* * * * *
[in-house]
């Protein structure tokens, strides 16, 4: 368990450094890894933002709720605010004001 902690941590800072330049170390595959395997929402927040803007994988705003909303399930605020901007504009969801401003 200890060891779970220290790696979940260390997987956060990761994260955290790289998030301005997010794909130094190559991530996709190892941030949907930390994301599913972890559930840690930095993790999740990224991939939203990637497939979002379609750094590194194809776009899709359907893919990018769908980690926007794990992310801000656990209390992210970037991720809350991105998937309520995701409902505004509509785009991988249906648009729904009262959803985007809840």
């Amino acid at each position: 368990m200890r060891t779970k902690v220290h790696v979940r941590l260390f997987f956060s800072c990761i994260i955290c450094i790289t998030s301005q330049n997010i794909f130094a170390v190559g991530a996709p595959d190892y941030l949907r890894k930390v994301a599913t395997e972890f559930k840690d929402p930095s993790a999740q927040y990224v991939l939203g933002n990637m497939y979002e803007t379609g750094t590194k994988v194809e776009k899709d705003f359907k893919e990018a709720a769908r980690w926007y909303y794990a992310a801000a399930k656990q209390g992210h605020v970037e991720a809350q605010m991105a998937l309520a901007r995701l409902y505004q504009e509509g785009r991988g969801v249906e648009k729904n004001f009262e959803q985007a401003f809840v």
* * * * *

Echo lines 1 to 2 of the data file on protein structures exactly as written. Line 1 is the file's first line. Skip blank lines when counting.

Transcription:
[in-house]
């Protein structure tokens, strides 16, 4: 368990450094890894933002709720605010004001 902690941590800072330049170390595959395997929402927040803007994988705003909303399930605020901007504009969801401003 200890060891779970220290790696979940260390997987956060990761994260955290790289998030301005997010794909130094190559991530996709190892941030949907930390994301599913972890559930840690930095993790999740990224991939939203990637497939979002379609750094590194194809776009899709359907893919990018769908980690926007794990992310801000656990209390992210970037991720809350991105998937309520995701409902505004509509785009991988249906648009729904009262959803985007809840």